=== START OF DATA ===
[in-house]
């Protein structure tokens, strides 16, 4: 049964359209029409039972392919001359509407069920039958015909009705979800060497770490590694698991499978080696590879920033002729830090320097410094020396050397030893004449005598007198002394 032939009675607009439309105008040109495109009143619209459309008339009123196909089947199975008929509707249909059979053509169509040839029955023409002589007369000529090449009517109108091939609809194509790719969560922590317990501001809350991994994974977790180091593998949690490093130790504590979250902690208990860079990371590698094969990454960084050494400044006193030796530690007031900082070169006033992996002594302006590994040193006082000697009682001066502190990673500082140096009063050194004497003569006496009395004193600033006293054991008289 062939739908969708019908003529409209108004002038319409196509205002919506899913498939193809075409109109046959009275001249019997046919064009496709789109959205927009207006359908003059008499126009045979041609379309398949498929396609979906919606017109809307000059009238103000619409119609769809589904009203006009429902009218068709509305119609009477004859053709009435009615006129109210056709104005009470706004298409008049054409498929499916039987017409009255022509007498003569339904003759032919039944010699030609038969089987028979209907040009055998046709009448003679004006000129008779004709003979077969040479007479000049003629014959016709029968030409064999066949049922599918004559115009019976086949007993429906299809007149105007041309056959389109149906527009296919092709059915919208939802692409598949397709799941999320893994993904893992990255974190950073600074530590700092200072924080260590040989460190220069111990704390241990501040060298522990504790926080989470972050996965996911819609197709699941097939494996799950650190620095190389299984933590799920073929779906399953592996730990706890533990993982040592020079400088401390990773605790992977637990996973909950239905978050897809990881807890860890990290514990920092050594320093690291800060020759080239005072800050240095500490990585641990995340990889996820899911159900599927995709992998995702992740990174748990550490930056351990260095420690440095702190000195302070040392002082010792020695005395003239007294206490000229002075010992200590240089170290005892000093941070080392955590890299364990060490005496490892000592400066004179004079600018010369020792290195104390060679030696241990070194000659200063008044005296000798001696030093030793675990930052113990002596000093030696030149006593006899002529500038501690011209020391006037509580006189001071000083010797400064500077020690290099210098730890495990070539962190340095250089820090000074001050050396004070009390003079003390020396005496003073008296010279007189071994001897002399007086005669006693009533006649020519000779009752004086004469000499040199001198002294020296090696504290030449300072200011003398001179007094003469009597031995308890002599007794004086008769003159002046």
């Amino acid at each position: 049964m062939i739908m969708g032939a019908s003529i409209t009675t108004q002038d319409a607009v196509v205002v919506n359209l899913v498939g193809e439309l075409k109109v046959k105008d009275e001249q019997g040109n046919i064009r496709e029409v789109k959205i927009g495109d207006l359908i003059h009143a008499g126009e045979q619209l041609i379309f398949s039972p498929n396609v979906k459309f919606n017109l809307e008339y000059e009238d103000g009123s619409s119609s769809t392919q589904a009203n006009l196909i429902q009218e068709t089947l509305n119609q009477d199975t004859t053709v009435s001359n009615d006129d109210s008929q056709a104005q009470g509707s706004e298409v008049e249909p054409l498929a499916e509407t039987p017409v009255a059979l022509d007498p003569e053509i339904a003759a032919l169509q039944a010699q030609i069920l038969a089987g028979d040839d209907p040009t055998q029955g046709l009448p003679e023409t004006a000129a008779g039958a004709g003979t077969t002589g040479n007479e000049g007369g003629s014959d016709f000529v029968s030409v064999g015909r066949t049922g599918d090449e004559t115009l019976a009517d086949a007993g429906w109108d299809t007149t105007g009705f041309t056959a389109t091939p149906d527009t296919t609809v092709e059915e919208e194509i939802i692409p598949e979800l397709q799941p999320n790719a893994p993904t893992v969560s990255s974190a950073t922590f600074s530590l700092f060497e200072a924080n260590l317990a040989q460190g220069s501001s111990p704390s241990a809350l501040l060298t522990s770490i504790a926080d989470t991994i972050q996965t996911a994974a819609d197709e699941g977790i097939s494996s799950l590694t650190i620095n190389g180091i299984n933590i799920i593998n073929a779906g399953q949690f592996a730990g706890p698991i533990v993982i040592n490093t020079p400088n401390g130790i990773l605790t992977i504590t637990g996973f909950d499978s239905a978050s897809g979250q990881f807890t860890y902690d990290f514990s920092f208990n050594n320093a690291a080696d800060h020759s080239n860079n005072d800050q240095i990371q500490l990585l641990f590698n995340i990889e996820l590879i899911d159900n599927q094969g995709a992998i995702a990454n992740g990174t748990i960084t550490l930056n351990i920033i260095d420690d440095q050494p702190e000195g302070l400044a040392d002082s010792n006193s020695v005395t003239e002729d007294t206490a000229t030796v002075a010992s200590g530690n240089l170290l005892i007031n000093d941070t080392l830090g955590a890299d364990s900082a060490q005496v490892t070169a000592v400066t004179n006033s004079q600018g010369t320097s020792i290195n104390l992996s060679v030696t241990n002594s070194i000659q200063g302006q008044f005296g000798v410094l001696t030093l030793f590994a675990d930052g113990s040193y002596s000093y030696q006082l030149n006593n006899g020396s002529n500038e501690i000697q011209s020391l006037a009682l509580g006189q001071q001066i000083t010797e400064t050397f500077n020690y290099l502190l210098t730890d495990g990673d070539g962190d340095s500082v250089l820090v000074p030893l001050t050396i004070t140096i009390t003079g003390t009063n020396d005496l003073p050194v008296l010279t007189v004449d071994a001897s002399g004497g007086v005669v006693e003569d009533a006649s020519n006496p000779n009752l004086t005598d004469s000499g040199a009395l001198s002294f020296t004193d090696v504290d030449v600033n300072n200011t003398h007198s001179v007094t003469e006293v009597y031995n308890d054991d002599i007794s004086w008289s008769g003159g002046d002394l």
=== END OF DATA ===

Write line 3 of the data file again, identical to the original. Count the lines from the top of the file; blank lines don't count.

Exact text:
């Amino acid at each position: 049964m062939i739908m969708g032939a019908s003529i409209t009675t108004q002038d319409a607009v196509v205002v919506n359209l899913v498939g193809e439309l075409k109109v046959k105008d009275e001249q019997g040109n046919i064009r496709e029409v789109k959205i927009g495109d207006l359908i003059h009143a008499g126009e045979q619209l041609i379309f398949s039972p498929n396609v979906k459309f919606n017109l809307e008339y000059e009238d103000g009123s619409s119609s769809t392919q589904a009203n006009l196909i429902q009218e068709t089947l509305n119609q009477d199975t004859t053709v009435s001359n009615d006129d109210s008929q056709a104005q009470g509707s706004e298409v008049e249909p054409l498929a499916e509407t039987p017409v009255a059979l022509d007498p003569e053509i339904a003759a032919l169509q039944a010699q030609i069920l038969a089987g028979d040839d209907p040009t055998q029955g046709l009448p003679e023409t004006a000129a008779g039958a004709g003979t077969t002589g040479n007479e000049g007369g003629s014959d016709f000529v029968s030409v064999g015909r066949t049922g599918d090449e004559t115009l019976a009517d086949a007993g429906w109108d299809t007149t105007g009705f041309t056959a389109t091939p149906d527009t296919t609809v092709e059915e919208e194509i939802i692409p598949e979800l397709q799941p999320n790719a893994p993904t893992v969560s990255s974190a950073t922590f600074s530590l700092f060497e200072a924080n260590l317990a040989q460190g220069s501001s111990p704390s241990a809350l501040l060298t522990s770490i504790a926080d989470t991994i972050q996965t996911a994974a819609d197709e699941g977790i097939s494996s799950l590694t650190i620095n190389g180091i299984n933590i799920i593998n073929a779906g399953q949690f592996a730990g706890p698991i533990v993982i040592n490093t020079p400088n401390g130790i990773l605790t992977i504590t637990g996973f909950d499978s239905a978050s897809g979250q990881f807890t860890y902690d990290f514990s920092f208990n050594n320093a690291a080696d800060h020759s080239n860079n005072d800050q240095i990371q500490l990585l641990f590698n995340i990889e996820l590879i899911d159900n599927q094969g995709a992998i995702a990454n992740g990174t748990i960084t550490l930056n351990i920033i260095d420690d440095q050494p702190e000195g302070l400044a040392d002082s010792n006193s020695v005395t003239e002729d007294t206490a000229t030796v002075a010992s200590g530690n240089l170290l005892i007031n000093d941070t080392l830090g955590a890299d364990s900082a060490q005496v490892t070169a000592v400066t004179n006033s004079q600018g010369t320097s020792i290195n104390l992996s060679v030696t241990n002594s070194i000659q200063g302006q008044f005296g000798v410094l001696t030093l030793f590994a675990d930052g113990s040193y002596s000093y030696q006082l030149n006593n006899g020396s002529n500038e501690i000697q011209s020391l006037a009682l509580g006189q001071q001066i000083t010797e400064t050397f500077n020690y290099l502190l210098t730890d495990g990673d070539g962190d340095s500082v250089l820090v000074p030893l001050t050396i004070t140096i009390t003079g003390t009063n020396d005496l003073p050194v008296l010279t007189v004449d071994a001897s002399g004497g007086v005669v006693e003569d009533a006649s020519n006496p000779n009752l004086t005598d004469s000499g040199a009395l001198s002294f020296t004193d090696v504290d030449v600033n300072n200011t003398h007198s001179v007094t003469e006293v009597y031995n308890d054991d002599i007794s004086w008289s008769g003159g002046d002394l």